Sheer bedlam

A bawdy 18th-century romp at Shakespeare's Globe.

Is this is the way the world-order ends? It's been strictly boys only at the writing end of the Globe theatre since it re-opened in 1996, seemingly in a continuation of 17th-century policy. It has taken 14 years (or 400, depending on your point of view) to stage the first-ever play written by a woman. Playwright Nell Leyshon makes history this month, but can her play Bedlam make equal claims?

We no longer treat the mad with blood-letting, laxatives and leeches; nor do we cut them and keep them cold, so as to let the heat out of the brain. They are no longer regarded, along with the cock, the bear and the actor, as entertaining spectacle. The historical debate on the treatment of the mad that the play scrutinises (enemas and mustard compresses v understanding and compassion) is long dead, so one may wonder how much Bedlam can touch us now, and how much it is merely a jolly period pastiche.

The play is set in 18th-century London, and there is no doubting its Hogarthian vitality. The stage is peopled with gimcrack whores, filthy-hemmed nymphs, beggars and lunatics; as well as fashionable toffs and doggerel-scribblers. An impressive and energetic acting ensemble leaps smartly into the folk dances and popular songs that lace through the show and shore up the flabby plot like a whalebone corset: their riotous version of smutty drinking song "Seven Drunken Nights" will live long in the memory. As will Ella Smith, who stands out in particular in the role of Phyllis, purveyor of various kinds of sauce.

The anatomy of London underpins the revels, and scenes play out in Vauxhall Pleasure Gardens, St Giles or Bedlam itself. We get an almost site-specific feel at the Globe, of course, the waterside ("bordello") theatre open to London skies. At one point, the amorous Bedlam doctor speaks of swimming up the river of the bosomy Phyllis, getting lost in her narrow alleys and so on. But the suggestion that the topography of a whorish gin-seller is analogous to London is then -- and this is rather typical of the play -- made explicit, as though the groundlings weren't quite up to the job of working this out. Similarly, the nice structural ambiguity in "mad doctor" is carefully spelled out for us in the final scenes.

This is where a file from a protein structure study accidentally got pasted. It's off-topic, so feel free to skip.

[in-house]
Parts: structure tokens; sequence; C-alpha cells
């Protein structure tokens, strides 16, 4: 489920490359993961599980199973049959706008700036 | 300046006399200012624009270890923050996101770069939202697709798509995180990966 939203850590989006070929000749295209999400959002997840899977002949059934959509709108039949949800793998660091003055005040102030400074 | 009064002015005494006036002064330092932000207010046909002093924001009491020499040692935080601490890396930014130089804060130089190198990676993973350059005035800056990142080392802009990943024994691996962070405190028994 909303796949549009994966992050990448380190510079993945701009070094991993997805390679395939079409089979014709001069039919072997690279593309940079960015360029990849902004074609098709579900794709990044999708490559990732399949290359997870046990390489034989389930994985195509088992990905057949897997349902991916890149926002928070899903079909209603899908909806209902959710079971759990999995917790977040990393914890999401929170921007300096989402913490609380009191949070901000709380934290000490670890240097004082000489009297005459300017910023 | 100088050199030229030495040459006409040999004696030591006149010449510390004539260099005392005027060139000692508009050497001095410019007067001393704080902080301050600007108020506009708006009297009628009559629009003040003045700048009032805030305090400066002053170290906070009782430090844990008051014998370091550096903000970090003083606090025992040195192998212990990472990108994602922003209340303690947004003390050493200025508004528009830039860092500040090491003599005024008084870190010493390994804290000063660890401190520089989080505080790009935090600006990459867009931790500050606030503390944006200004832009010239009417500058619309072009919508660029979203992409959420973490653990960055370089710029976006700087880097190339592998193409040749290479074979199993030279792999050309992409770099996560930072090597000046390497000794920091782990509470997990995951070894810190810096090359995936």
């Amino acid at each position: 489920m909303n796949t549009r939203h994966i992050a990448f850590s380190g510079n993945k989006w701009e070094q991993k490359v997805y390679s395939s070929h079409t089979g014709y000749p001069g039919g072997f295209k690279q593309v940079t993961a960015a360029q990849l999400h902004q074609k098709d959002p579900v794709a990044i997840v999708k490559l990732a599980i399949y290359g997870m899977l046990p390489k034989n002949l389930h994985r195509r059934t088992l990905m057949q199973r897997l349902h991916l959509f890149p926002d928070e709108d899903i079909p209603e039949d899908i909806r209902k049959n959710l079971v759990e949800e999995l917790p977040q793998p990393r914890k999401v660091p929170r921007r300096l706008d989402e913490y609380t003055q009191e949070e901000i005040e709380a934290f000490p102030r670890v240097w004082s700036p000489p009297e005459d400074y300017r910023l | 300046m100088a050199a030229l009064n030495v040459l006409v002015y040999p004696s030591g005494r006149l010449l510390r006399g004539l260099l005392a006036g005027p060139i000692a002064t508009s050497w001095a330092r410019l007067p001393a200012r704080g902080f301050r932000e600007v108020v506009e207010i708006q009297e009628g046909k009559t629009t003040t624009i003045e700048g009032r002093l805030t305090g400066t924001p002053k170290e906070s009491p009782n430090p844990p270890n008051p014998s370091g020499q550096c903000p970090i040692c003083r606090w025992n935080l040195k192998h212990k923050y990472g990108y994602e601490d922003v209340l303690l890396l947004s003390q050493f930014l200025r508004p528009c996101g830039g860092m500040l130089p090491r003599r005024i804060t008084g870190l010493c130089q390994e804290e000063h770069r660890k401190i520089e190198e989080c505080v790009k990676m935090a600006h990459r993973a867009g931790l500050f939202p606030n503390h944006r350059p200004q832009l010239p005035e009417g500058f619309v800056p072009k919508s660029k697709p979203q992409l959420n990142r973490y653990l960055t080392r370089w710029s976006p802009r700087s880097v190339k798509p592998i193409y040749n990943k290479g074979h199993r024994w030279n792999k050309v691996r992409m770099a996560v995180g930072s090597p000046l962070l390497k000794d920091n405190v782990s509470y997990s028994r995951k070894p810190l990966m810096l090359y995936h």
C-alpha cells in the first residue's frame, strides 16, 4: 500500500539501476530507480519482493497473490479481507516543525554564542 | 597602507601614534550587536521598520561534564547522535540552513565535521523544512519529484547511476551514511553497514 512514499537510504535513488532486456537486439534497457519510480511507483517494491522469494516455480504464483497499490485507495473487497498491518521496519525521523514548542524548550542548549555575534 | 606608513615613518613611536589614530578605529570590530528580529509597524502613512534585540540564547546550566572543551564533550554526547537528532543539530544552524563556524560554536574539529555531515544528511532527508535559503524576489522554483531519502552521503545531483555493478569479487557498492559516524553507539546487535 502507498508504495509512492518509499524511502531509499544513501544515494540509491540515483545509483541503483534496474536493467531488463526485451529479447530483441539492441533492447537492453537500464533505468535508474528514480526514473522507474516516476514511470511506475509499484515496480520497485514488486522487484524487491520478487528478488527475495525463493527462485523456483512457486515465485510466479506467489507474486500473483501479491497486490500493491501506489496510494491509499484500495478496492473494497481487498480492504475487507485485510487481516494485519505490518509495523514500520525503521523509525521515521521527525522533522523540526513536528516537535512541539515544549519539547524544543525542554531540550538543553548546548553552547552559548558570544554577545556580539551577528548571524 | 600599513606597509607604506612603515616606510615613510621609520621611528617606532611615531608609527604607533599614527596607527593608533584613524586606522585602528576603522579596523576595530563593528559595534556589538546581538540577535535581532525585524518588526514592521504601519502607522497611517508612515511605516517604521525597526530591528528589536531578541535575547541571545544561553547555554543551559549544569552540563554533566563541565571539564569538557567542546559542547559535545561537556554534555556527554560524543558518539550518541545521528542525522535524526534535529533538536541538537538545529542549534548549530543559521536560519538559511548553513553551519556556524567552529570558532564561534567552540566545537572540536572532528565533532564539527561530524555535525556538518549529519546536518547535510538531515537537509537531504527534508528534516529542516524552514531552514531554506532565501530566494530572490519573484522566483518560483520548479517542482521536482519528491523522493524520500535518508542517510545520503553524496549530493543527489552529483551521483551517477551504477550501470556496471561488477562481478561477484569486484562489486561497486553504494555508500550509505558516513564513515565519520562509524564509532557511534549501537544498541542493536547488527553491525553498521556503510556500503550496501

The groundlings themselves are variously spat on, begged from, solicited, and at one point, have slops emptied out on them. All good fun, except that at some point the pageant hoists one too many petticoats and shows its pantomime knickers: a hapless audience member duly suffers mild humiliation onstage, and the London references start to look like the local allusions so beloved of panto. The punters, it seemed, had problems with the tone of the piece: when Stella -- who has been incarcerated in Bedlam for what would, in modern terminology, be called postpartum depression -- is reunited with her infant daughter, it is undoubtedly supposed to be a tender moment, but instead it provoked gales of laughter. One of the unlikely pat pairings at the end, between the mad doctor's wife and his reforming colleague, elicited an "aaaaah!" of the sort normally reserved for small furry animals.

There is just a tracery of Congreve's The Way of the World as these two lovers negotiate a union, and it is clear that Leyshon has a sensitive ear for the language of the time. Perhaps the improbable marriages that round off the play, and the creaking plot machinations that get us to that point seem a little trite and dated for modern sensibilities, but there is genuine poignancy in the descent of the mad doctor to mad patient. "I am unravelling" he moans, as he is stripped, and the troubling suggestion here is that the way we treat people is contingent on their costume.